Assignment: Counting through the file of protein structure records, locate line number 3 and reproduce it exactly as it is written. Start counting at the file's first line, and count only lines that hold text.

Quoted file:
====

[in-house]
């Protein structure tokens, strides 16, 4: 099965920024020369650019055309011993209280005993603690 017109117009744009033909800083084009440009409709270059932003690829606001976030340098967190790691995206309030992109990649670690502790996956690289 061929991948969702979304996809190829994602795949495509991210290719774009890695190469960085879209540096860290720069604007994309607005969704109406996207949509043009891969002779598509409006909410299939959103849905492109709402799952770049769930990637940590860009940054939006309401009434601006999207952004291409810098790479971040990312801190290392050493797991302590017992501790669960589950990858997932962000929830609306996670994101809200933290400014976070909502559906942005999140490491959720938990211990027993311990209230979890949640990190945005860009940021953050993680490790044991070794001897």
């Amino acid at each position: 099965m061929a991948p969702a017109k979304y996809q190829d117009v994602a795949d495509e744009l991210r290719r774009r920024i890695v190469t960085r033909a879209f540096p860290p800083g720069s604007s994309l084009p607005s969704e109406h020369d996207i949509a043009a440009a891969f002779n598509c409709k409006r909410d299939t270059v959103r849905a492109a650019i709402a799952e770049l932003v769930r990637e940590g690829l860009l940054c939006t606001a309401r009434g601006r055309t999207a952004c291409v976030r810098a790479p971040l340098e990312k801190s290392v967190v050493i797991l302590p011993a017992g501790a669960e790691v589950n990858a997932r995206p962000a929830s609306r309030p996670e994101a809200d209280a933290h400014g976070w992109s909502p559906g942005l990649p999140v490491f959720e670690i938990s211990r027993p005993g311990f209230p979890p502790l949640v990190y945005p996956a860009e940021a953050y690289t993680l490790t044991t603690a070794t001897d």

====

């Amino acid at each position: 099965m061929a991948p969702a017109k979304y996809q190829d117009v994602a795949d495509e744009l991210r290719r774009r920024i890695v190469t960085r033909a879209f540096p860290p800083g720069s604007s994309l084009p607005s969704e109406h020369d996207i949509a043009a440009a891969f002779n598509c409709k409006r909410d299939t270059v959103r849905a492109a650019i709402a799952e770049l932003v769930r990637e940590g690829l860009l940054c939006t606001a309401r009434g601006r055309t999207a952004c291409v976030r810098a790479p971040l340098e990312k801190s290392v967190v050493i797991l302590p011993a017992g501790a669960e790691v589950n990858a997932r995206p962000a929830s609306r309030p996670e994101a809200d209280a933290h400014g976070w992109s909502p559906g942005l990649p999140v490491f959720e670690i938990s211990r027993p005993g311990f209230p979890p502790l949640v990190y945005p996956a860009e940021a953050y690289t993680l490790t044991t603690a070794t001897d």